Scott Yager Says its Important to Showcase Cattle's Role in Preserving the EnvironmentFri, 14 Feb 2020 11:59:50 CST
Climate change is always a hot topic on Capitol hill, and always something beef producers have to watch.
Chief Environmental Council, the National Cattlemen's Beef Association Scott Yager, says there is always lots of interest in moving climate change legislation, and this year is no different.
Right now, the House Energy and Commerce Committee has put out a climate change bill called the Clean Future Act, and that is just one of the many pieces of legislation that deal with climate policy. Yager says his job is to oppose misguided climate policies that negatively impact beef cattle producers, " The good news is that it's had some success. The Green New Deal went down in flames last year, so that failed in the Senate, and the House actually never took it up, but the house has all kinds of other bills that they're working on. So we're using our advocacy as a platform to oppose those bad policies. Still, we're just not going in there raining on everybody's parade. We're also talking about how cattle are part of the climate solution."
In a move to be proactive, Yager and his team have developed a set of talking points for cattle producers to use to defend the cattle industry against critics. Yager said some of the highlights of those talking points include the fact that US Beef greenhouse gas emissions are 10 to 50 times lower than other regions of the world. Yager said they've also reduced emissions from beef cattle by 30%, "Through improved genetics and technologies, areas that continue to improve over time and ruminants differ from industrial greenhouse gas because cattle recycle co2, by a national carbon cycle. Cattle eat grass, they belch methane, but that methane breaks down in the atmosphere back into a co2 molecule that's taken up by the grass through photosynthesis. So is all part of a closed natural cycle."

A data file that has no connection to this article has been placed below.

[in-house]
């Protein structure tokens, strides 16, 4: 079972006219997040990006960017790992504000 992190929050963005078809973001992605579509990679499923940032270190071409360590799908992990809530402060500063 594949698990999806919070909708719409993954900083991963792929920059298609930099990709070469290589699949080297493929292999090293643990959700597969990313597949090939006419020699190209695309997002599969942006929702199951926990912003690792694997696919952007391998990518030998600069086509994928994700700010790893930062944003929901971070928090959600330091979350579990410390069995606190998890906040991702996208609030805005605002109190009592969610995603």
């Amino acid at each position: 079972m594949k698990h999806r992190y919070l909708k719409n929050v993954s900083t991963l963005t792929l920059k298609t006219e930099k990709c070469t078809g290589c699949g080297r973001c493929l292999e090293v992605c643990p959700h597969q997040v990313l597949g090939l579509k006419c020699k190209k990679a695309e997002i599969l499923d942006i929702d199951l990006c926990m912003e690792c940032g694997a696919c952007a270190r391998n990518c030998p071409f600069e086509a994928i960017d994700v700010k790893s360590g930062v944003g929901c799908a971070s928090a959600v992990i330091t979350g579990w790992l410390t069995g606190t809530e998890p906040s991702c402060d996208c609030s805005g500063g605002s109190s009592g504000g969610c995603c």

Yager says that is different from extraction industries because the methane that's from cattle has been here forever. As far as Cattle as a climate solution, Yager said itís important to showcase cattle's role in enhancing and preserving the environment as consumers become concerned about climate change, "90% of what cattle eat is not edible to humans. The United States is natural landscape that allows cattle to graze without deforestation. That deforestation piece is a big concern. You see it a lot because of what's happening in South America with the Amazon rainforest, that's not a concern we have the United States because our landscape was effectively built for cattle grazing. Grasslands carbon storage increases with cattle grazing. Cattle grazing that grass actually improves, and deepens the root systems of those grasses, and those root systems contain more carbon than what had been there without cattle."
Click on the LISTEN BAR below to hear the complete interview with Scott Yager as he talks With Ron Hays.
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